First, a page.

How to Build a Small Group Ministry in a Sunday School Culture, Part 5

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Churches make the decision to launch a small group ministry in a church with a Sunday School culture for a variety of reasons.

  • There may be a growing conviction that while an on-campus solution may work for some…it isn’t working for everyone.
  • There may be a sense that we need to provide a menu that will satisfy the tastes of everyone.
  • Sometimes a church will determine that an off-campus solution will make it easier for members to invite neighbors.

You can see that any of the above makes for valid motivation.  Still, whatever your motivation, I want to encourage you to execute your plan while staying alert to the feelings of people.  Since you’re launching a small group ministry in a church that already has a functioning Sunday School ministry there are some very important things to keep in mind.

First, while you may need to re-clarify the purpose of your Sunday School ministry, it is working for some.  It may only be working in their opinion and may fall very short of your hopes for their discipleship needs…but that’s almost never the doing of the participants.  Want more for your members?  You’ll have some work to do on the Sunday School ministry itself…but that’s a separate issue.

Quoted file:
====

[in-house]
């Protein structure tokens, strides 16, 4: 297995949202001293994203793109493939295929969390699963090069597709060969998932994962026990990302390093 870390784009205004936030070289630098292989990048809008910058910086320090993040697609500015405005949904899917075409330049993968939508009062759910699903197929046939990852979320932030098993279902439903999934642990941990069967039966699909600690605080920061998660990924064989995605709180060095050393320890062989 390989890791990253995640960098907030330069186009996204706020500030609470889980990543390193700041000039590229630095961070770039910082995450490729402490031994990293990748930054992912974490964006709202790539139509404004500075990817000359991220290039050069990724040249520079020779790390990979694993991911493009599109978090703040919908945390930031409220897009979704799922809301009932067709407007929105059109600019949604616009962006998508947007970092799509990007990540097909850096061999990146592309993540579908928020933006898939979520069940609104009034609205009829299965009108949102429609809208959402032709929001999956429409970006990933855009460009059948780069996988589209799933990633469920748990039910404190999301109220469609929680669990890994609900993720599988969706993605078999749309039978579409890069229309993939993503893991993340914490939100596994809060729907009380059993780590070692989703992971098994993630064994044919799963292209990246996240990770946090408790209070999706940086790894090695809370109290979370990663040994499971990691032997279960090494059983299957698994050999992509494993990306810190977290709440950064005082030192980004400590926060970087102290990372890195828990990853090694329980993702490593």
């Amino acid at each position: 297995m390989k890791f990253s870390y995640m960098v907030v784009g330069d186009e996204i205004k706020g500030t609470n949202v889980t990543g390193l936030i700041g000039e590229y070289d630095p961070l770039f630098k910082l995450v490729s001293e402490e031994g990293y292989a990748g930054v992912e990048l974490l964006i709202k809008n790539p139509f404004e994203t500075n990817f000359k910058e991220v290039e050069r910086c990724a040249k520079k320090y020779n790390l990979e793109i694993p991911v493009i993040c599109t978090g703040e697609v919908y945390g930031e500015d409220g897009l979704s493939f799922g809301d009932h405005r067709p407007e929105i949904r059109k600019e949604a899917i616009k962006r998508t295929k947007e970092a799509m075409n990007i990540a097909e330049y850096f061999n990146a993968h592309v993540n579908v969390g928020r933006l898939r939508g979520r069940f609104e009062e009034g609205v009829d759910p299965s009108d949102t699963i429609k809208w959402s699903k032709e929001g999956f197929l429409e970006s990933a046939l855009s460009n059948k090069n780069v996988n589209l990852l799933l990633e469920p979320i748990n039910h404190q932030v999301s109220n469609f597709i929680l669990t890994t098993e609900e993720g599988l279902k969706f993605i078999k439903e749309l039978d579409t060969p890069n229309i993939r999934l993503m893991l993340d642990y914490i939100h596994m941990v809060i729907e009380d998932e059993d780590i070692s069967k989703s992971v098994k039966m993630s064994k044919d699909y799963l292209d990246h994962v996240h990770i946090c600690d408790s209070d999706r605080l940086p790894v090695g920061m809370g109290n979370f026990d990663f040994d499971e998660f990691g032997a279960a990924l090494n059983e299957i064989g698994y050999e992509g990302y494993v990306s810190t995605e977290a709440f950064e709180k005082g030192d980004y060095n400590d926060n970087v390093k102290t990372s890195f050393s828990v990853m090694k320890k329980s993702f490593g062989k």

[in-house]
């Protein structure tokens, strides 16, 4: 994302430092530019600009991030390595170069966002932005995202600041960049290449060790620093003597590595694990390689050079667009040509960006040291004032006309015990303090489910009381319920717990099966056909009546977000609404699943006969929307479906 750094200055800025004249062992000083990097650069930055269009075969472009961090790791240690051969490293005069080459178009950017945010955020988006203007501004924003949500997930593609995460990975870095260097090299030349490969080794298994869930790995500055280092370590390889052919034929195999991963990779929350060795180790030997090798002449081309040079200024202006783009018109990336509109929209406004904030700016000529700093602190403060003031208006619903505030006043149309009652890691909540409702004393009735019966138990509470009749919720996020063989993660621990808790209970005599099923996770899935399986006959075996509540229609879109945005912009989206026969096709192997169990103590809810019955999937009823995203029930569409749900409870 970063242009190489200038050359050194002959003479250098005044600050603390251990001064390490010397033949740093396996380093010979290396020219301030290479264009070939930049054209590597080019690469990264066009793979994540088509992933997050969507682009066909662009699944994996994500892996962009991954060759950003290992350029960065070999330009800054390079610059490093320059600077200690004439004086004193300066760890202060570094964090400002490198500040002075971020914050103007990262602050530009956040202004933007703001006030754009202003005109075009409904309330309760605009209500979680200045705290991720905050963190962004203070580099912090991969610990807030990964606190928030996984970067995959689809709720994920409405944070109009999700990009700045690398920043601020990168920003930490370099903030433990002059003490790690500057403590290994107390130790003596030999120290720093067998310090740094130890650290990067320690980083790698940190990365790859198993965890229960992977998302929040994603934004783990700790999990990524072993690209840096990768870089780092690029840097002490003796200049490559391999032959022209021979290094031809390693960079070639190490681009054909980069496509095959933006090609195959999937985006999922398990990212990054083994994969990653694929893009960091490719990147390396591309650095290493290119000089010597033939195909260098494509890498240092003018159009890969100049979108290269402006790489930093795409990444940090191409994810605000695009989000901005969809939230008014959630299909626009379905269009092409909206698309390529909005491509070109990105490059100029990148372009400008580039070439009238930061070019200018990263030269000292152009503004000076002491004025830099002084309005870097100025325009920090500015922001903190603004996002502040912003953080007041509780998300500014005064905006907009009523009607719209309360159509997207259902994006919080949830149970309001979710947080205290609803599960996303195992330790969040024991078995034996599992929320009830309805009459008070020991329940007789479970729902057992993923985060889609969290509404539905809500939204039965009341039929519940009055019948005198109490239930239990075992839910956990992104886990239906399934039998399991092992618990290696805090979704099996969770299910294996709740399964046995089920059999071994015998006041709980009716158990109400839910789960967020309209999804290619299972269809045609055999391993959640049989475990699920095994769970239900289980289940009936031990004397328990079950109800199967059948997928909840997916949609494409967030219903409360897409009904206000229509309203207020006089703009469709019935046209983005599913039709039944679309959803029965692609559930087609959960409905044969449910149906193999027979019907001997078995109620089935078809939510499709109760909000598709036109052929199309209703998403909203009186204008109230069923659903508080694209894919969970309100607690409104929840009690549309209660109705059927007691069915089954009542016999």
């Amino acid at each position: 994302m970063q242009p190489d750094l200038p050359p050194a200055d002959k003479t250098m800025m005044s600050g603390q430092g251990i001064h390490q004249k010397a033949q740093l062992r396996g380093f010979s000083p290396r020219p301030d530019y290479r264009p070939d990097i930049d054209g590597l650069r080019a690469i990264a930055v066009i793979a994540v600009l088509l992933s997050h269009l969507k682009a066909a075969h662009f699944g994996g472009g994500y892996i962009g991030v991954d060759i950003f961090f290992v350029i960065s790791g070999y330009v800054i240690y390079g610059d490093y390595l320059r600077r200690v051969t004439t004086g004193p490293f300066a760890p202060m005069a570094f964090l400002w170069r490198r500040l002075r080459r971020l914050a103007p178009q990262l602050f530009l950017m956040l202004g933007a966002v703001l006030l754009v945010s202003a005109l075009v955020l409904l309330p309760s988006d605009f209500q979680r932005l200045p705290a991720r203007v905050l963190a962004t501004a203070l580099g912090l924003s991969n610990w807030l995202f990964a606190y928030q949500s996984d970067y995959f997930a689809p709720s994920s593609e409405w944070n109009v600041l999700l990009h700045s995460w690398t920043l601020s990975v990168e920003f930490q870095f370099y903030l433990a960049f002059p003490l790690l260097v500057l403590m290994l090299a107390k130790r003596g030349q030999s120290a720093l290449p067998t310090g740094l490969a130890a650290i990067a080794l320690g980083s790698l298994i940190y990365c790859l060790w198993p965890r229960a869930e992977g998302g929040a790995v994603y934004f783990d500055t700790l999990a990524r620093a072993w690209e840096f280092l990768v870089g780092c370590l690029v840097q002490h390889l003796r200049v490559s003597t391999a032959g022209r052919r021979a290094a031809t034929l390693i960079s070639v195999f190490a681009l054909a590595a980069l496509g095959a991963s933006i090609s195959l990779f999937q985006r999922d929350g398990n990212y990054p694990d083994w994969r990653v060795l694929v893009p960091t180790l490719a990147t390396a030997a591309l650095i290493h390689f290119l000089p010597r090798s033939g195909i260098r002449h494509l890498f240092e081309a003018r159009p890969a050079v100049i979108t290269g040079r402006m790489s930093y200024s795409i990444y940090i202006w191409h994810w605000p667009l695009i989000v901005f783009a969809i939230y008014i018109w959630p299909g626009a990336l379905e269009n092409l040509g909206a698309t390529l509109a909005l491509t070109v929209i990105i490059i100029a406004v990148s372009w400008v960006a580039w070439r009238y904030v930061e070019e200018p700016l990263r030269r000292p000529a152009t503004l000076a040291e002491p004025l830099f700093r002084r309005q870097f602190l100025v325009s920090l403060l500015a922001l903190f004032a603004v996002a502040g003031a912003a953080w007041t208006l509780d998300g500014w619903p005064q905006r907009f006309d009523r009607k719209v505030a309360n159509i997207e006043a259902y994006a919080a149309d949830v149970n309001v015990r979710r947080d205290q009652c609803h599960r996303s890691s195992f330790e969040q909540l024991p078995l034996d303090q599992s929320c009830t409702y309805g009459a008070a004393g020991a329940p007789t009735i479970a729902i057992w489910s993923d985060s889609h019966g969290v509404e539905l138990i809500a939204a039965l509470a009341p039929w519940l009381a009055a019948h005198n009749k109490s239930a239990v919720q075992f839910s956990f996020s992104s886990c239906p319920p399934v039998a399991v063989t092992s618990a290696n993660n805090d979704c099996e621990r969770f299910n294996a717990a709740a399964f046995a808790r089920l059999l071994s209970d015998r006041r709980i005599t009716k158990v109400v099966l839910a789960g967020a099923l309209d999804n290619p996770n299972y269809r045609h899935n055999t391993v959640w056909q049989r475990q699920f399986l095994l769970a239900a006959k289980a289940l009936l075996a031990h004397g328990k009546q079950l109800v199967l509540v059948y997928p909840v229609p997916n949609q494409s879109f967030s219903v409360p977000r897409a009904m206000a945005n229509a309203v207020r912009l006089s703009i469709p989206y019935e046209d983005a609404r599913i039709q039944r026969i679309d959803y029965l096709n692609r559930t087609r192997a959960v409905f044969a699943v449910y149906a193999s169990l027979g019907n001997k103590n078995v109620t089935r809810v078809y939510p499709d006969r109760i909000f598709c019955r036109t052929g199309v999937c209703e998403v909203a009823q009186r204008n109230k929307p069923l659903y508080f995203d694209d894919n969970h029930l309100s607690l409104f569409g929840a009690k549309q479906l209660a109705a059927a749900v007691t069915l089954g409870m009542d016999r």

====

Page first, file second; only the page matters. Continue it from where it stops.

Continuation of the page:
Second, when you’re launching a small group ministry you’ll most likely take advantage of several different marketing tools.  Stories inserted into your pastor’s Sunday messages, announcements during worship services, bulletin/program blurbs, website, and newsletter/e-newsletter articles all present opportunities to strategically describe what a small group offers…and do it in a way that doesn’t make your Sunday School advocates feel like chopped liver.

Third, if you do the hard work on the front end of re-clarifying the purpose of Sunday School, small groups, and any other discipleship oriented activities…it will be much easier to promote the importance of being connected.

So…your assignment before launching?  Easy.

  1. Spend some time clarifying the purpose of Sunday School.  Is it just fellowship?  Is it really discipleship?  Are your Sunday School classes really just smaller versions of your Sunday service (i.e., singing, announcements, and a teaching style that doesn’t lead to discussion)?
  2. What do small groups offer that isn’t being offered by your on-campus classes?  Depending on your conclusion, that may be a reason to evaluate either what your Sunday School classes offer or what your groups are designed to provide.


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